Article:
McDonald's McAloo Tikki represents a world of opportunity

CEO Don Thompson raves about a veggie sandwich on the India menu; why not import it?

When someone tells you about a food they love, the passion is infectious. And as Don Thompson tapped into his inner foodie, rhapsodizing about a spicy potato croquette on a bun called a McAloo Tikki, you could almost taste it.

"Ohh, it's a good sandwich," Thompson told an audience this week at Northwestern University's Kellogg School of Management. "This is a veggie patty that you actually see the peas and the kernels of corn inside the vegetable patty. It is a wonderfully fantastic patty with this tremendous sauce. Man, the lettuce — this is a great sandwich."

We'll just have to take Thompson's word. The McAloo Tikki is an inexpensive, best-selling staple of McDonald's in India, unavailable here. Thompson, the Oak Brook-based global fast-food kingpin's chief executive, was only mentioning it as an example of how the company's offerings vary around the world in response to what the individual markets and customers tell it.

But if this McAloo Tikki is really that good, why doesn't McDonald's use it to rouse business here instead of trying to fancy up a burger for the umpteenth time? If the CEO is this excited about it, might it also spark interest among U.S. diners?

Right now, McDonald's — playing the slow-and-steady, in-it-for-the-long-haul strategy — is riding the rising stock market despite unimpressive U.S. same-store sales.

"It's not about the food. It's about the dividend," CNBC's Jim Cramer told his viewers Monday.

"These low interest rates make dividend-paying stocks like McDonald's look incredibly sexy to investors who want income,'' Cramer said.

And if McDonald's does manage to goose sales, the thinking among some analysts is the share price will really take off.

"A path to improved operating momentum is emerging and management appears to have a greater sense of urgency behind value-creation opportunities," UBS analyst Keith Siegner wrote Tuesday, noting limited downside because of "still-low expectations and valuation.''

All of that looks to be true, but the company still needs engaged customers.

"If you looked at the history of McDonald's," Thompson said, "one of the things that you'll find is that whenever we have been maniacally focused on the customer, things tend to go (well). Whenever that focus shifts internally to a profit scenario or base, things seem to go (bad)."

The economics of a breadcrumb-covered potato-chickpea sandwich may make it something less than a long-term home run for a company and its franchisees looking to improve sales figures. As a limited-time offering, however, one imagines McAloo Tikki boosting traffic by getting people into a McDonald's restaurant who haven't been there in a while, if ever.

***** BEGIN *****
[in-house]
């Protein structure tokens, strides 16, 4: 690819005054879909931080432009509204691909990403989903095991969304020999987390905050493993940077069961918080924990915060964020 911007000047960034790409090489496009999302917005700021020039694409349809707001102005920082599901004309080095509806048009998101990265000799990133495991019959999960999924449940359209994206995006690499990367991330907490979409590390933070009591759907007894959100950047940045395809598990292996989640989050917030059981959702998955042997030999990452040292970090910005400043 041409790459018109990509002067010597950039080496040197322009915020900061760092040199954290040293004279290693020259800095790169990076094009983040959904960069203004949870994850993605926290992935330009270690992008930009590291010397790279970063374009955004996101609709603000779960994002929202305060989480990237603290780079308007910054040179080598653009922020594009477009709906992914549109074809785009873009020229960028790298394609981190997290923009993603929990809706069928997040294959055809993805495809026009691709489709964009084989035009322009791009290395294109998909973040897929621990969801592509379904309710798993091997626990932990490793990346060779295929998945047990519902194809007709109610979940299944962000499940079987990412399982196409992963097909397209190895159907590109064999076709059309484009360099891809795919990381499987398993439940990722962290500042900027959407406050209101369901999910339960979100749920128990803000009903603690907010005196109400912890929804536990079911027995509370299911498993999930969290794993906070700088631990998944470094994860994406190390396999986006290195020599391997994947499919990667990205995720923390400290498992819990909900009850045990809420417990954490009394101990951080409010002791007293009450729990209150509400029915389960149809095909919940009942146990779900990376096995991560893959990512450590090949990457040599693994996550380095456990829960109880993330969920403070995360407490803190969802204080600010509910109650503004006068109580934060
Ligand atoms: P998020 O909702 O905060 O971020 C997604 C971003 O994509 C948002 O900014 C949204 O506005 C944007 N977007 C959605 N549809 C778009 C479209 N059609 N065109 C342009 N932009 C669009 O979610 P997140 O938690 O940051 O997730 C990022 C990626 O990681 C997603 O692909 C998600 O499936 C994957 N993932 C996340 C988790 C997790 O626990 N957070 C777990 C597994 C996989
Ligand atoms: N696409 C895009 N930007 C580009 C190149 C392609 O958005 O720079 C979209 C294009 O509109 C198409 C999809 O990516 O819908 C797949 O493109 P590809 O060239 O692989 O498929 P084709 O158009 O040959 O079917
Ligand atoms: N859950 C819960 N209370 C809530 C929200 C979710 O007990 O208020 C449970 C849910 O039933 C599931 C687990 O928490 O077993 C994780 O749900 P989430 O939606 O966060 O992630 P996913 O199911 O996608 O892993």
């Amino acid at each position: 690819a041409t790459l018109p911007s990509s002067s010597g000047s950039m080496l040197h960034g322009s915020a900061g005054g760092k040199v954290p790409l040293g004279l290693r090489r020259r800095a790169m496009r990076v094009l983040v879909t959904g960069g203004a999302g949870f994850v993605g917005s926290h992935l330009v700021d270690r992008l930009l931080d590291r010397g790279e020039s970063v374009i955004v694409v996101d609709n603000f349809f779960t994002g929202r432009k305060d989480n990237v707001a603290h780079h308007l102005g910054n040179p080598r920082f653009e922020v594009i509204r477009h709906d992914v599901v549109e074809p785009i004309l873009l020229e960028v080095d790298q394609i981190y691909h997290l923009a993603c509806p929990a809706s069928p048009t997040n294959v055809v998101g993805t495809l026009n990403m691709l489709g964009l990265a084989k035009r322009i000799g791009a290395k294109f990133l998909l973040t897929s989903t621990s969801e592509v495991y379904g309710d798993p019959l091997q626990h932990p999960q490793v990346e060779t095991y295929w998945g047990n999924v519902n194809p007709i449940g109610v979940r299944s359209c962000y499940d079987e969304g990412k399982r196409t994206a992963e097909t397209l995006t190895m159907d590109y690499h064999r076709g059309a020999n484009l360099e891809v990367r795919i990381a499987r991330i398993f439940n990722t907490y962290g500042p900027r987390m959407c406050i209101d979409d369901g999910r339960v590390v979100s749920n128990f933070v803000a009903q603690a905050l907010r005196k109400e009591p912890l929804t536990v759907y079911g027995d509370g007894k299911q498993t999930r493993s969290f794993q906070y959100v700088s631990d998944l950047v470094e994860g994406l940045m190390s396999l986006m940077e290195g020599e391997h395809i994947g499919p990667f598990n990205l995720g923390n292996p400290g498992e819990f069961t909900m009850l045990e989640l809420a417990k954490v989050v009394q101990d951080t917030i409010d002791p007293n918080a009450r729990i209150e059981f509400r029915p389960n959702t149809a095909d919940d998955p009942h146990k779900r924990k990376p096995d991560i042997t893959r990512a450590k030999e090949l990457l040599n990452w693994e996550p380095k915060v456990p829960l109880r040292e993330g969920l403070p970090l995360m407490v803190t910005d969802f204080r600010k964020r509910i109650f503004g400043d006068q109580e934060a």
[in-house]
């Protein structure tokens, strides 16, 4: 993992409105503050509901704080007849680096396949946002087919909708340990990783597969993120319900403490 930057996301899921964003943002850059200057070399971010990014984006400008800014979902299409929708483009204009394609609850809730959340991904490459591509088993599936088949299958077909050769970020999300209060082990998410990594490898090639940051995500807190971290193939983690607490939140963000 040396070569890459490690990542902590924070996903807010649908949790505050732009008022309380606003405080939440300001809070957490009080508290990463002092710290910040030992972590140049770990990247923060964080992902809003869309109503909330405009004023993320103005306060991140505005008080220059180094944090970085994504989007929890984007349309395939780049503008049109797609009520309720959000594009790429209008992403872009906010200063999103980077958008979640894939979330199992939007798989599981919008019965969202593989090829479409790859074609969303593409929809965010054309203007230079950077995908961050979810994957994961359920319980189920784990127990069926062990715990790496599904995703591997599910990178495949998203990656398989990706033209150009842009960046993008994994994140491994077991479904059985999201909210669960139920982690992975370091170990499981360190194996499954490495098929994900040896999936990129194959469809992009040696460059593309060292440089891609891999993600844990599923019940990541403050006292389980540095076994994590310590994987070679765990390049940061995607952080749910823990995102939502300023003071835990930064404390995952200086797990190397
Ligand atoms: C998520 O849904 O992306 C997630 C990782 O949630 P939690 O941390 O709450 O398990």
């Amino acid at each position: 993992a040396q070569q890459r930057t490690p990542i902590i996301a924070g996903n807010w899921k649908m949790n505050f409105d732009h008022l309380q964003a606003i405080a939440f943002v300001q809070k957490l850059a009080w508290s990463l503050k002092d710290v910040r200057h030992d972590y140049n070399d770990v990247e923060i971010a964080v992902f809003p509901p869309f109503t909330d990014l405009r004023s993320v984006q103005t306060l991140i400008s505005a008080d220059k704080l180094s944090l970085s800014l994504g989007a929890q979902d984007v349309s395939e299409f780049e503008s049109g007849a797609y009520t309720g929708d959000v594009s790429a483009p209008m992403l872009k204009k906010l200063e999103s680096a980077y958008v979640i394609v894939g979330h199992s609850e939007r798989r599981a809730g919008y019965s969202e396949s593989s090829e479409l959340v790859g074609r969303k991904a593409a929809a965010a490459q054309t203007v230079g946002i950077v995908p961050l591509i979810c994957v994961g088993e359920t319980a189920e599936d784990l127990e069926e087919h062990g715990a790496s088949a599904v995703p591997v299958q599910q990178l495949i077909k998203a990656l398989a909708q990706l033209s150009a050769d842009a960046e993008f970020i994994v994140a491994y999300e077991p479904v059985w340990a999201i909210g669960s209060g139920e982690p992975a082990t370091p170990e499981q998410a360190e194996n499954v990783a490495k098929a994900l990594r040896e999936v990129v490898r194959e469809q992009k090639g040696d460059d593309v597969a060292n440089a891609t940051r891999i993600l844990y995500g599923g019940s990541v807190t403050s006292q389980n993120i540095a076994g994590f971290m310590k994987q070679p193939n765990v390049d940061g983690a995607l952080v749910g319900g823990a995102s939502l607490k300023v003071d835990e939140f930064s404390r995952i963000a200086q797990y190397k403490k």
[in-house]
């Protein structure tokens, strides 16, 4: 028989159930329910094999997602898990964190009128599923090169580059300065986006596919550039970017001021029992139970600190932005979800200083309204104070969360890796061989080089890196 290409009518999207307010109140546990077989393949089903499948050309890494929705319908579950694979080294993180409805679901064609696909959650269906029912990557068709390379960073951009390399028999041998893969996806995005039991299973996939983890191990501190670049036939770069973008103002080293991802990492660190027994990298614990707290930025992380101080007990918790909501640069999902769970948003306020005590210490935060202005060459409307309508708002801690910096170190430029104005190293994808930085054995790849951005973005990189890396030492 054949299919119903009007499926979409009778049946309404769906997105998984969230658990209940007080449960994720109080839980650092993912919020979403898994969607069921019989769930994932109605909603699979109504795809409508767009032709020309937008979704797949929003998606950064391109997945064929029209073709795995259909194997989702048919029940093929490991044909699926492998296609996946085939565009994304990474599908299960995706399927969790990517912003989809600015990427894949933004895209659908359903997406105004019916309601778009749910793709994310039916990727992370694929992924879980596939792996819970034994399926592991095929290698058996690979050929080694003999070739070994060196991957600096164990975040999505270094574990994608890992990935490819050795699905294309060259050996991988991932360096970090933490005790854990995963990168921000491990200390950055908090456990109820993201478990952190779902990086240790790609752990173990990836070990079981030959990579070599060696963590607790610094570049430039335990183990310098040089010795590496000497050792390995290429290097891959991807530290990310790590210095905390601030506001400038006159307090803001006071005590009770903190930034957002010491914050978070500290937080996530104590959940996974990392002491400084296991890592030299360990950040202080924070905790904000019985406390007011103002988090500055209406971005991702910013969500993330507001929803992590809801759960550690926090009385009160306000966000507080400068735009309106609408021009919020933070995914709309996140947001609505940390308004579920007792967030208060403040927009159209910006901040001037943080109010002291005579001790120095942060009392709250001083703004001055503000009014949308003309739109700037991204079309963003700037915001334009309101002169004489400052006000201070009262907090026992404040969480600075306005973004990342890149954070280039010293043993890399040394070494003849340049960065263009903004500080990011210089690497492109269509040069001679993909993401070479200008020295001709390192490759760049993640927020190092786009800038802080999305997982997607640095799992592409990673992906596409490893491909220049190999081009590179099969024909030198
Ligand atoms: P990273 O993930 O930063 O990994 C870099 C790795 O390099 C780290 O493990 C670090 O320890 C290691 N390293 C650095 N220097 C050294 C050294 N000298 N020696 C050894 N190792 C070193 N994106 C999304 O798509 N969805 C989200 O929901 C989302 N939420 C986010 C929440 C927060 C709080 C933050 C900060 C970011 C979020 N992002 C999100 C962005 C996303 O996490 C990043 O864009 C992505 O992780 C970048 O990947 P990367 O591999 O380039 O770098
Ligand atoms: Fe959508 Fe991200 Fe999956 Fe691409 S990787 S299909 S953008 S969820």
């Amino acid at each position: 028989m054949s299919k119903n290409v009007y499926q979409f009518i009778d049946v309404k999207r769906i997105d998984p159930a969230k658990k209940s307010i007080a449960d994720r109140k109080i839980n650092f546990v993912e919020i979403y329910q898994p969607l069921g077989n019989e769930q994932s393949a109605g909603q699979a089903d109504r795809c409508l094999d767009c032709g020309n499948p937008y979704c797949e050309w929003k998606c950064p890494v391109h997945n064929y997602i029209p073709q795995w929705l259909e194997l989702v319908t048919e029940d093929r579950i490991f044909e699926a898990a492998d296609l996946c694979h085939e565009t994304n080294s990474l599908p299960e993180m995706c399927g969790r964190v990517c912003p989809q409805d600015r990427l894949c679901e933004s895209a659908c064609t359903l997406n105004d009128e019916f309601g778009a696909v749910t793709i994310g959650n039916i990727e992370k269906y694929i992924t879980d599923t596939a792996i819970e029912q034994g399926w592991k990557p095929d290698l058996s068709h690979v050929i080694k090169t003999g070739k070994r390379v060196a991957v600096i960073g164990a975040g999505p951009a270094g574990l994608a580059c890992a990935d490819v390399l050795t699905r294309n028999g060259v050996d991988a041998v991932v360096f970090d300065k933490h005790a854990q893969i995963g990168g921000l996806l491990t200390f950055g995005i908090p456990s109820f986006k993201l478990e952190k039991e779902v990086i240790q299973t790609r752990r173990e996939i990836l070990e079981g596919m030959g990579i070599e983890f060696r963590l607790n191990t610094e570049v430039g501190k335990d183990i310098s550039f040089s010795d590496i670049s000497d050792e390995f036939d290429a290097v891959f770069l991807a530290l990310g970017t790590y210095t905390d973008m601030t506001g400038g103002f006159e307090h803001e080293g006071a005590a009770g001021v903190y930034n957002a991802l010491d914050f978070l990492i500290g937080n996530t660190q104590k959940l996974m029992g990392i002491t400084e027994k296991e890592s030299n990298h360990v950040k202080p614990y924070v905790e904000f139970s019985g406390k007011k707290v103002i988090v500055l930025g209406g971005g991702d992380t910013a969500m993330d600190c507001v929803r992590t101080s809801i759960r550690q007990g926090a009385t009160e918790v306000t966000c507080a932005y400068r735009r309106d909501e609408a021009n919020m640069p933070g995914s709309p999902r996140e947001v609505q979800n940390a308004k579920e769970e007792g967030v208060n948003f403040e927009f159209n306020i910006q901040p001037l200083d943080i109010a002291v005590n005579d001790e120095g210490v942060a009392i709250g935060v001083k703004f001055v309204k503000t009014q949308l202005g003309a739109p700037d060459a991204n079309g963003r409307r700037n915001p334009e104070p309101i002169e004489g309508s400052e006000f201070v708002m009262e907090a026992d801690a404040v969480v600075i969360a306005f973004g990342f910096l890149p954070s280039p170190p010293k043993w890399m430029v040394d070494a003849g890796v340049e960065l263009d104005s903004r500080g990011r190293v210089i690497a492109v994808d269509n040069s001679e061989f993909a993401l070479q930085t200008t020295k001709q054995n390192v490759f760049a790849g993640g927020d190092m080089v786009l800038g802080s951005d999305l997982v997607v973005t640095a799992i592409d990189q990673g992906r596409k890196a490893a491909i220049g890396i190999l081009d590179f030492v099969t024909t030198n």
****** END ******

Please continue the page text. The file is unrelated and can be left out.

What we see in America 2014 is an appetite for a growing array of food options. Sometimes we crave an experience as much as a meal. This hunger for new and different is driving change at the supermarket and dining out.

McDonald's still looms large in this changing landscape, but it must adapt in order to move forward in it.

Thompson's larger point at Kellogg was that McDonald's serves 70 million meals a day in more than 35,000 locations around the world, and it didn't get where it is by trying to serve all the same meal to everyone at once. It listened to what its markets and customers told it.

So McD's sells a lot of chicken in China and a lot of veggie burgers in India. In the Middle East, one might order a McArabia, which is chicken, onions and tahini sauce in pita bread. A customer in Canada might go for McPoutine, a variation on the national dish of fries with gravy and cheese curds.

Thompson noted that it was McDonald's franchisees, attuned to the customers in their hometowns and looking to boost sales at the local level, who developed and introduced eventual menu mainstays such as the Big Mac, Egg McMuffin and Filet-O-Fish. "Franchisees often come up with innovation because they're in the local markets, and that happens around the world," he said.

McDonald's also has not been reluctant to import menu items from overseas. A company spokeswoman noted McWrap sandwiches made their debut in Europe before playing Peoria.

"They do Shake Shake Fries (in China) and other things that you may see at some point somewhere in the U.S. — like this week on the West Coast," Thompson said, referring to self-seasoned fries McDonald's introduced in Hong Kong nine years ago and later spread to India, Australia and elsewhere.

The chain is testing Shakin' Flavor Fries in select U.S. markets even as you read this.

"For us at McDonald's, the key is to listen to what customers are saying they want and attempt to satisfy that," Thompson said.

Would others here be as taken by the McAloo Tikki as Thompson seemed to be? Hard to know unless it gets its own test markets.

At the very least it would get people talking about Mickey D's rather than just taking it for granted.

Today's McDonald's menu still has the hamburger and fries and shakes it had when Ray Kroc launched the corporation 59 years ago. Obviously it has grown and evolved since then and will continue to do so.

"Ray Kroc made a statement years and years ago," Thompson said. "He said, 'I don't know what we'll be selling in the year 2000' — so you know how many years ago it was — 'but we'll be selling more than anyone else.'"

When was the last time you heard anyone that excited about a Big Mac or McNuggets?

philrosenthal@tribune.com

Twitter @phil_rosenthal

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